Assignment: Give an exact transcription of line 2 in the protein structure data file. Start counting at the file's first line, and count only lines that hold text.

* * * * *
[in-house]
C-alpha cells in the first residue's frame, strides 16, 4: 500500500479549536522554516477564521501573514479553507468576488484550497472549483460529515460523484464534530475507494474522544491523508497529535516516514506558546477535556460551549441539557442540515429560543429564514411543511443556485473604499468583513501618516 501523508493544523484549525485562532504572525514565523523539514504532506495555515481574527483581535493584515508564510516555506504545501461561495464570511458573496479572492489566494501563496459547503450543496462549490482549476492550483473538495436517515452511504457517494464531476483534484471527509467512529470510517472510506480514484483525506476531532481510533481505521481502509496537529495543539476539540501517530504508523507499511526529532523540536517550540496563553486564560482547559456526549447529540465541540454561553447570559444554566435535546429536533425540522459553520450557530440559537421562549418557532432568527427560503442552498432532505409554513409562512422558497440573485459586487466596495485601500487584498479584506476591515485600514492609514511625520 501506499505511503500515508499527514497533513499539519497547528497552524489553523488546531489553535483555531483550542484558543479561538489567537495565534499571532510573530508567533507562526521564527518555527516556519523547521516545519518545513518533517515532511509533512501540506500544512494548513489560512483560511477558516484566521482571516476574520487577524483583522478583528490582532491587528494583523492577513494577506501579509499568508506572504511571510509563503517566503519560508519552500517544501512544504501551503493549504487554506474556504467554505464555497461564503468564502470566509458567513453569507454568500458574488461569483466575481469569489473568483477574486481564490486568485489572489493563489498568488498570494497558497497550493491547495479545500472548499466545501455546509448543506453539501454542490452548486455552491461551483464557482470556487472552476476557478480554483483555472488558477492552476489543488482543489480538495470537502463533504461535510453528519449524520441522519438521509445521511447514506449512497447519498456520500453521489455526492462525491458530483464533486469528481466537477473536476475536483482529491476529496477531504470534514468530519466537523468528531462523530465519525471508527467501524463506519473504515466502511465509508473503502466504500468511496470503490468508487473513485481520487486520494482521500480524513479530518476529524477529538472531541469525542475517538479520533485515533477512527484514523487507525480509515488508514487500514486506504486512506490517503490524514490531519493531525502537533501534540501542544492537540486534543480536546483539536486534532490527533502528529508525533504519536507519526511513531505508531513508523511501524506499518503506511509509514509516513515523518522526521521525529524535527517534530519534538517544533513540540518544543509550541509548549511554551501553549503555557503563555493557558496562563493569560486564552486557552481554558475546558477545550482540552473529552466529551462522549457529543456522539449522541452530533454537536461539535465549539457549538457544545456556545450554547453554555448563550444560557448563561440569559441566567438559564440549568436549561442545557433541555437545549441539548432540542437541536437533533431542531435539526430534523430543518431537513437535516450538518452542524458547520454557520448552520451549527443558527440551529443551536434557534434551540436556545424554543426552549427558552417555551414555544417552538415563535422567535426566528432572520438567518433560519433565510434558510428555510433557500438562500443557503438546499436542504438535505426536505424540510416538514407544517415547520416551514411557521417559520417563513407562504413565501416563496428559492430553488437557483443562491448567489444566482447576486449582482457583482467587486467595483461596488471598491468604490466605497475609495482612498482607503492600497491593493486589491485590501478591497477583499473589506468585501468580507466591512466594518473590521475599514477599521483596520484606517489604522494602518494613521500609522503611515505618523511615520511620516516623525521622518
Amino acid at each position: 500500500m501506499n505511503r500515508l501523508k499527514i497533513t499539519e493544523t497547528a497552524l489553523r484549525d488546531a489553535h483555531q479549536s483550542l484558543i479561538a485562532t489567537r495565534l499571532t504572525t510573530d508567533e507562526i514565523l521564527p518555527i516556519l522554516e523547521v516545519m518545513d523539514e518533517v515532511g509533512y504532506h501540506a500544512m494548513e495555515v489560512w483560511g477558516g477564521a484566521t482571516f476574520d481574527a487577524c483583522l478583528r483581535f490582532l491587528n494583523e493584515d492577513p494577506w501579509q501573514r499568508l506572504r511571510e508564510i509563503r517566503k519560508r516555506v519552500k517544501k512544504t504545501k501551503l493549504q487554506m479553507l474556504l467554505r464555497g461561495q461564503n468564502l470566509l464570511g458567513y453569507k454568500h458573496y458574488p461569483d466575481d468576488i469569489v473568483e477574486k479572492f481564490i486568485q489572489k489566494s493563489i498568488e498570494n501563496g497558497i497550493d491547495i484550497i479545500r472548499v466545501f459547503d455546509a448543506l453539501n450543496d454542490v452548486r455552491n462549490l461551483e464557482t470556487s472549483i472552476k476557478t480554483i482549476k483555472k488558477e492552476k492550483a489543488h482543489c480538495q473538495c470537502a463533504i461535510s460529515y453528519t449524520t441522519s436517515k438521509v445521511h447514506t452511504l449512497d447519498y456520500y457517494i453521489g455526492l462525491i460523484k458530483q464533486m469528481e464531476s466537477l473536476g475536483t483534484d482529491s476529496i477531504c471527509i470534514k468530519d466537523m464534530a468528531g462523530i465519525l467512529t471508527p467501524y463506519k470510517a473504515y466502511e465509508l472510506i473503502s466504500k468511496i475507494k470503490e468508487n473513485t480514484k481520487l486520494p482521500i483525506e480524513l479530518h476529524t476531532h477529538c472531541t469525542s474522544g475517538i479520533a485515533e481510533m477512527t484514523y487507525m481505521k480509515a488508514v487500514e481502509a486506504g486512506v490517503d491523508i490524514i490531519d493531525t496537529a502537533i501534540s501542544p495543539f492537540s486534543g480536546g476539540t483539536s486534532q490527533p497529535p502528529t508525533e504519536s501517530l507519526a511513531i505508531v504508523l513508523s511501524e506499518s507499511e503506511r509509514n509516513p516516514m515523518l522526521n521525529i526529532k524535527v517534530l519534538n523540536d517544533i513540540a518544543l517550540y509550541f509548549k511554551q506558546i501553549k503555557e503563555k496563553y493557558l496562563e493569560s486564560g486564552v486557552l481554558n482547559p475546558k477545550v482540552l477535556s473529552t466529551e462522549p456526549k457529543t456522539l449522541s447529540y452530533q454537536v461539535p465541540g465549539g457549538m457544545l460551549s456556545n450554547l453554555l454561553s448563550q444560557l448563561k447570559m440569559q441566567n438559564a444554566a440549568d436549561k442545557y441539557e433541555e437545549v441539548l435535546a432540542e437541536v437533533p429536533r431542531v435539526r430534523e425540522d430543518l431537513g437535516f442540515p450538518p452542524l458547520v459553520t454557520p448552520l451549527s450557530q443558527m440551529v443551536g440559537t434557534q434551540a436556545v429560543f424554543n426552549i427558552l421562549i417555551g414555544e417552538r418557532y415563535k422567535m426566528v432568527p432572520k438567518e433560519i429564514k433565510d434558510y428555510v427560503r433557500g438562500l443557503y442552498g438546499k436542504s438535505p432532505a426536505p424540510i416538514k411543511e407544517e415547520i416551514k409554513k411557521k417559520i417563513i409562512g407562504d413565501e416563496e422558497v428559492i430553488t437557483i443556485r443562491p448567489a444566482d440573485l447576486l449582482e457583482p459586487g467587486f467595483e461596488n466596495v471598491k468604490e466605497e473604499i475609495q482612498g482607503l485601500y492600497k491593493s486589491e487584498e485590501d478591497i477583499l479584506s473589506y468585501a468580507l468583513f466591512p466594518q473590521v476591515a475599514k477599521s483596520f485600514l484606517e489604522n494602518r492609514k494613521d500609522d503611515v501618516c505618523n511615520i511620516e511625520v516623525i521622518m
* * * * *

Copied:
C-alpha cells in the first residue's frame, strides 16, 4: 500500500479549536522554516477564521501573514479553507468576488484550497472549483460529515460523484464534530475507494474522544491523508497529535516516514506558546477535556460551549441539557442540515429560543429564514411543511443556485473604499468583513501618516 501523508493544523484549525485562532504572525514565523523539514504532506495555515481574527483581535493584515508564510516555506504545501461561495464570511458573496479572492489566494501563496459547503450543496462549490482549476492550483473538495436517515452511504457517494464531476483534484471527509467512529470510517472510506480514484483525506476531532481510533481505521481502509496537529495543539476539540501517530504508523507499511526529532523540536517550540496563553486564560482547559456526549447529540465541540454561553447570559444554566435535546429536533425540522459553520450557530440559537421562549418557532432568527427560503442552498432532505409554513409562512422558497440573485459586487466596495485601500487584498479584506476591515485600514492609514511625520 501506499505511503500515508499527514497533513499539519497547528497552524489553523488546531489553535483555531483550542484558543479561538489567537495565534499571532510573530508567533507562526521564527518555527516556519523547521516545519518545513518533517515532511509533512501540506500544512494548513489560512483560511477558516484566521482571516476574520487577524483583522478583528490582532491587528494583523492577513494577506501579509499568508506572504511571510509563503517566503519560508519552500517544501512544504501551503493549504487554506474556504467554505464555497461564503468564502470566509458567513453569507454568500458574488461569483466575481469569489473568483477574486481564490486568485489572489493563489498568488498570494497558497497550493491547495479545500472548499466545501455546509448543506453539501454542490452548486455552491461551483464557482470556487472552476476557478480554483483555472488558477492552476489543488482543489480538495470537502463533504461535510453528519449524520441522519438521509445521511447514506449512497447519498456520500453521489455526492462525491458530483464533486469528481466537477473536476475536483482529491476529496477531504470534514468530519466537523468528531462523530465519525471508527467501524463506519473504515466502511465509508473503502466504500468511496470503490468508487473513485481520487486520494482521500480524513479530518476529524477529538472531541469525542475517538479520533485515533477512527484514523487507525480509515488508514487500514486506504486512506490517503490524514490531519493531525502537533501534540501542544492537540486534543480536546483539536486534532490527533502528529508525533504519536507519526511513531505508531513508523511501524506499518503506511509509514509516513515523518522526521521525529524535527517534530519534538517544533513540540518544543509550541509548549511554551501553549503555557503563555493557558496562563493569560486564552486557552481554558475546558477545550482540552473529552466529551462522549457529543456522539449522541452530533454537536461539535465549539457549538457544545456556545450554547453554555448563550444560557448563561440569559441566567438559564440549568436549561442545557433541555437545549441539548432540542437541536437533533431542531435539526430534523430543518431537513437535516450538518452542524458547520454557520448552520451549527443558527440551529443551536434557534434551540436556545424554543426552549427558552417555551414555544417552538415563535422567535426566528432572520438567518433560519433565510434558510428555510433557500438562500443557503438546499436542504438535505426536505424540510416538514407544517415547520416551514411557521417559520417563513407562504413565501416563496428559492430553488437557483443562491448567489444566482447576486449582482457583482467587486467595483461596488471598491468604490466605497475609495482612498482607503492600497491593493486589491485590501478591497477583499473589506468585501468580507466591512466594518473590521475599514477599521483596520484606517489604522494602518494613521500609522503611515505618523511615520511620516516623525521622518